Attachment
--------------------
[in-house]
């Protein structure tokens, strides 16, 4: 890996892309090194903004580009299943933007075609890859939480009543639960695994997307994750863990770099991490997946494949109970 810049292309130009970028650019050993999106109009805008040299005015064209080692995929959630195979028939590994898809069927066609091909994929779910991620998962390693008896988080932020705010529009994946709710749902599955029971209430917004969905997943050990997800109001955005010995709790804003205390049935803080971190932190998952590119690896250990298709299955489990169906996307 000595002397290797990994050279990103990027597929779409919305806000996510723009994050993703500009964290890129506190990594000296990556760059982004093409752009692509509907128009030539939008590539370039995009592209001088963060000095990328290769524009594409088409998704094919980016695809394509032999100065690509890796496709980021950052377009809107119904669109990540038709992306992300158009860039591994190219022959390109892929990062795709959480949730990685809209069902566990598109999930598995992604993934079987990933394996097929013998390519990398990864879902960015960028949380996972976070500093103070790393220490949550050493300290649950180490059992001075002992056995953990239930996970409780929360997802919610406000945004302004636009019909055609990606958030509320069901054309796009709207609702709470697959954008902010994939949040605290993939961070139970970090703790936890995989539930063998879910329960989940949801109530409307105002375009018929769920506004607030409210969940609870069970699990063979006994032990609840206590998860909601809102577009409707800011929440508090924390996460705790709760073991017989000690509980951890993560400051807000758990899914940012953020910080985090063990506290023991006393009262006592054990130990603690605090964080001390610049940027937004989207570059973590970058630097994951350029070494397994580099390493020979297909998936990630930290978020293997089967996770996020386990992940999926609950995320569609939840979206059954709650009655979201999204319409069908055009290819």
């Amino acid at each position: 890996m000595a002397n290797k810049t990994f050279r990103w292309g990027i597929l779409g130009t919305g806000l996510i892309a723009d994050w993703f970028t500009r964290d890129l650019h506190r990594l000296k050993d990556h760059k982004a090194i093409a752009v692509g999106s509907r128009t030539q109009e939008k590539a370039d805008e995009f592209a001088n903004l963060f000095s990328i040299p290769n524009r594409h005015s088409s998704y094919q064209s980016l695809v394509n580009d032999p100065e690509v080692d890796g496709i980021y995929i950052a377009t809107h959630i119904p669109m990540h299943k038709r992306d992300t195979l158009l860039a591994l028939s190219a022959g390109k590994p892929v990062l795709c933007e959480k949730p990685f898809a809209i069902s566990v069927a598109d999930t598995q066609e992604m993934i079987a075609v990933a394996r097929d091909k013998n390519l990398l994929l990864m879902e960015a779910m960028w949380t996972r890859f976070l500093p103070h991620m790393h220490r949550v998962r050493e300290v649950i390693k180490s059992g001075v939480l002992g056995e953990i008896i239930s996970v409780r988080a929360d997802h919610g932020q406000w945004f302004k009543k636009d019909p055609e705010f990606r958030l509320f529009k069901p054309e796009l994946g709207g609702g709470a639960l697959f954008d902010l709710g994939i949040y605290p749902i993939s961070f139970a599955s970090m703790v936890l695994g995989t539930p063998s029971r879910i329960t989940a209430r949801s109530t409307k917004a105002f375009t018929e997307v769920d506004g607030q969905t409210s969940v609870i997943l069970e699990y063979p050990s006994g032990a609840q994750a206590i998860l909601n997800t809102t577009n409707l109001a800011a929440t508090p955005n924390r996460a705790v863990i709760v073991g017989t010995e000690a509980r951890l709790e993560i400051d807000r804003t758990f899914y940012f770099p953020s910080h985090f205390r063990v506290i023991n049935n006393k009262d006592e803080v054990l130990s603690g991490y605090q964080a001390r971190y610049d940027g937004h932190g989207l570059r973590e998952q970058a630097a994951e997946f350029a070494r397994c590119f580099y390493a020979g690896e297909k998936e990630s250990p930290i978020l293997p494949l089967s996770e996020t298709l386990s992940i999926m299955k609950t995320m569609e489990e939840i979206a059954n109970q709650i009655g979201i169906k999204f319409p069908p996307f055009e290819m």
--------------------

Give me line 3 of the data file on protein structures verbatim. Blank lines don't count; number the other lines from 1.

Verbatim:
């Amino acid at each position: 890996m000595a002397n290797k810049t990994f050279r990103w292309g990027i597929l779409g130009t919305g806000l996510i892309a723009d994050w993703f970028t500009r964290d890129l650019h506190r990594l000296k050993d990556h760059k982004a090194i093409a752009v692509g999106s509907r128009t030539q109009e939008k590539a370039d805008e995009f592209a001088n903004l963060f000095s990328i040299p290769n524009r594409h005015s088409s998704y094919q064209s980016l695809v394509n580009d032999p100065e690509v080692d890796g496709i980021y995929i950052a377009t809107h959630i119904p669109m990540h299943k038709r992306d992300t195979l158009l860039a591994l028939s190219a022959g390109k590994p892929v990062l795709c933007e959480k949730p990685f898809a809209i069902s566990v069927a598109d999930t598995q066609e992604m993934i079987a075609v990933a394996r097929d091909k013998n390519l990398l994929l990864m879902e960015a779910m960028w949380t996972r890859f976070l500093p103070h991620m790393h220490r949550v998962r050493e300290v649950i390693k180490s059992g001075v939480l002992g056995e953990i008896i239930s996970v409780r988080a929360d997802h919610g932020q406000w945004f302004k009543k636009d019909p055609e705010f990606r958030l509320f529009k069901p054309e796009l994946g709207g609702g709470a639960l697959f954008d902010l709710g994939i949040y605290p749902i993939s961070f139970a599955s970090m703790v936890l695994g995989t539930p063998s029971r879910i329960t989940a209430r949801s109530t409307k917004a105002f375009t018929e997307v769920d506004g607030q969905t409210s969940v609870i997943l069970e699990y063979p050990s006994g032990a609840q994750a206590i998860l909601n997800t809102t577009n409707l109001a800011a929440t508090p955005n924390r996460a705790v863990i709760v073991g017989t010995e000690a509980r951890l709790e993560i400051d807000r804003t758990f899914y940012f770099p953020s910080h985090f205390r063990v506290i023991n049935n006393k009262d006592e803080v054990l130990s603690g991490y605090q964080a001390r971190y610049d940027g937004h932190g989207l570059r973590e998952q970058a630097a994951e997946f350029a070494r397994c590119f580099y390493a020979g690896e297909k998936e990630s250990p930290i978020l293997p494949l089967s996770e996020t298709l386990s992940i999926m299955k609950t995320m569609e489990e939840i979206a059954n109970q709650i009655g979201i169906k999204f319409p069908p996307f055009e290819m």